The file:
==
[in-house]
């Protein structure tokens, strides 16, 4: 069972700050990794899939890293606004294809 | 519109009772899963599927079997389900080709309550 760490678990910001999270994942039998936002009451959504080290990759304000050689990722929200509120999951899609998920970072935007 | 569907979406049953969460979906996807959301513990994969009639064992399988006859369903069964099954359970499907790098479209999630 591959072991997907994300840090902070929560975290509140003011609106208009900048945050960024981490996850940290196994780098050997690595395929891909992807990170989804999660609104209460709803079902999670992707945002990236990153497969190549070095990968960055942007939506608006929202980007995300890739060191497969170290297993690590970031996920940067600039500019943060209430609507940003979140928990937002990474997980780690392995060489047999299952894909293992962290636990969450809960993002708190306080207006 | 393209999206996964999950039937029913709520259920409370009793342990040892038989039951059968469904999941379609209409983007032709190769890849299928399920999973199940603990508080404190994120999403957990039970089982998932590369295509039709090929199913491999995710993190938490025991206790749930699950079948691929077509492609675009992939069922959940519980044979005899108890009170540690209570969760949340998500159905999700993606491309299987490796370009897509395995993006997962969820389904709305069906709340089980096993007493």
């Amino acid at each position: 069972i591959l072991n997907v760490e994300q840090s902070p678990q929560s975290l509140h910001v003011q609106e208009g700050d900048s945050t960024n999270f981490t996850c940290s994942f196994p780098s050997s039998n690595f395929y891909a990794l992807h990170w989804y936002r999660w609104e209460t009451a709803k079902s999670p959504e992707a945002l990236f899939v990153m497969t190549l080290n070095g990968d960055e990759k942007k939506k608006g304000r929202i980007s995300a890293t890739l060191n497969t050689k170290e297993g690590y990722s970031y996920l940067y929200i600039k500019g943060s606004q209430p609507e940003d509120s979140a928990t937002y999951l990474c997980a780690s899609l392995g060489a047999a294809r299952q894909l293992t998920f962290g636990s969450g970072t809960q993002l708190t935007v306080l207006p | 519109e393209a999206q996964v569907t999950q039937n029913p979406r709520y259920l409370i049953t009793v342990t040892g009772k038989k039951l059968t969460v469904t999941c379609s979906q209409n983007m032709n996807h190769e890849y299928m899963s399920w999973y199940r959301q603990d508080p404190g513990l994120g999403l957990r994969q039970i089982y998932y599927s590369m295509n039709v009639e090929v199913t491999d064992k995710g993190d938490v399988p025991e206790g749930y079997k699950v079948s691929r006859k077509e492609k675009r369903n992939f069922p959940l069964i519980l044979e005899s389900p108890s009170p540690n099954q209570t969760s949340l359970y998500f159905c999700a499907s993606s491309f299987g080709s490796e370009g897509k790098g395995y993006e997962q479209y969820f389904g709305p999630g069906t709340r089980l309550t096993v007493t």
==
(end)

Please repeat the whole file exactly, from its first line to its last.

[in-house]
């Protein structure tokens, strides 16, 4: 069972700050990794899939890293606004294809 | 519109009772899963599927079997389900080709309550 760490678990910001999270994942039998936002009451959504080290990759304000050689990722929200509120999951899609998920970072935007 | 569907979406049953969460979906996807959301513990994969009639064992399988006859369903069964099954359970499907790098479209999630 591959072991997907994300840090902070929560975290509140003011609106208009900048945050960024981490996850940290196994780098050997690595395929891909992807990170989804999660609104209460709803079902999670992707945002990236990153497969190549070095990968960055942007939506608006929202980007995300890739060191497969170290297993690590970031996920940067600039500019943060209430609507940003979140928990937002990474997980780690392995060489047999299952894909293992962290636990969450809960993002708190306080207006 | 393209999206996964999950039937029913709520259920409370009793342990040892038989039951059968469904999941379609209409983007032709190769890849299928399920999973199940603990508080404190994120999403957990039970089982998932590369295509039709090929199913491999995710993190938490025991206790749930699950079948691929077509492609675009992939069922959940519980044979005899108890009170540690209570969760949340998500159905999700993606491309299987490796370009897509395995993006997962969820389904709305069906709340089980096993007493």
């Amino acid at each position: 069972i591959l072991n997907v760490e994300q840090s902070p678990q929560s975290l509140h910001v003011q609106e208009g700050d900048s945050t960024n999270f981490t996850c940290s994942f196994p780098s050997s039998n690595f395929y891909a990794l992807h990170w989804y936002r999660w609104e209460t009451a709803k079902s999670p959504e992707a945002l990236f899939v990153m497969t190549l080290n070095g990968d960055e990759k942007k939506k608006g304000r929202i980007s995300a890293t890739l060191n497969t050689k170290e297993g690590y990722s970031y996920l940067y929200i600039k500019g943060s606004q209430p609507e940003d509120s979140a928990t937002y999951l990474c997980a780690s899609l392995g060489a047999a294809r299952q894909l293992t998920f962290g636990s969450g970072t809960q993002l708190t935007v306080l207006p | 519109e393209a999206q996964v569907t999950q039937n029913p979406r709520y259920l409370i049953t009793v342990t040892g009772k038989k039951l059968t969460v469904t999941c379609s979906q209409n983007m032709n996807h190769e890849y299928m899963s399920w999973y199940r959301q603990d508080p404190g513990l994120g999403l957990r994969q039970i089982y998932y599927s590369m295509n039709v009639e090929v199913t491999d064992k995710g993190d938490v399988p025991e206790g749930y079997k699950v079948s691929r006859k077509e492609k675009r369903n992939f069922p959940l069964i519980l044979e005899s389900p108890s009170p540690n099954q209570t969760s949340l359970y998500f159905c999700a499907s993606s491309f299987g080709s490796e370009g897509k790098g395995y993006e997962q479209y969820f389904g709305p999630g069906t709340r089980l309550t096993v007493t």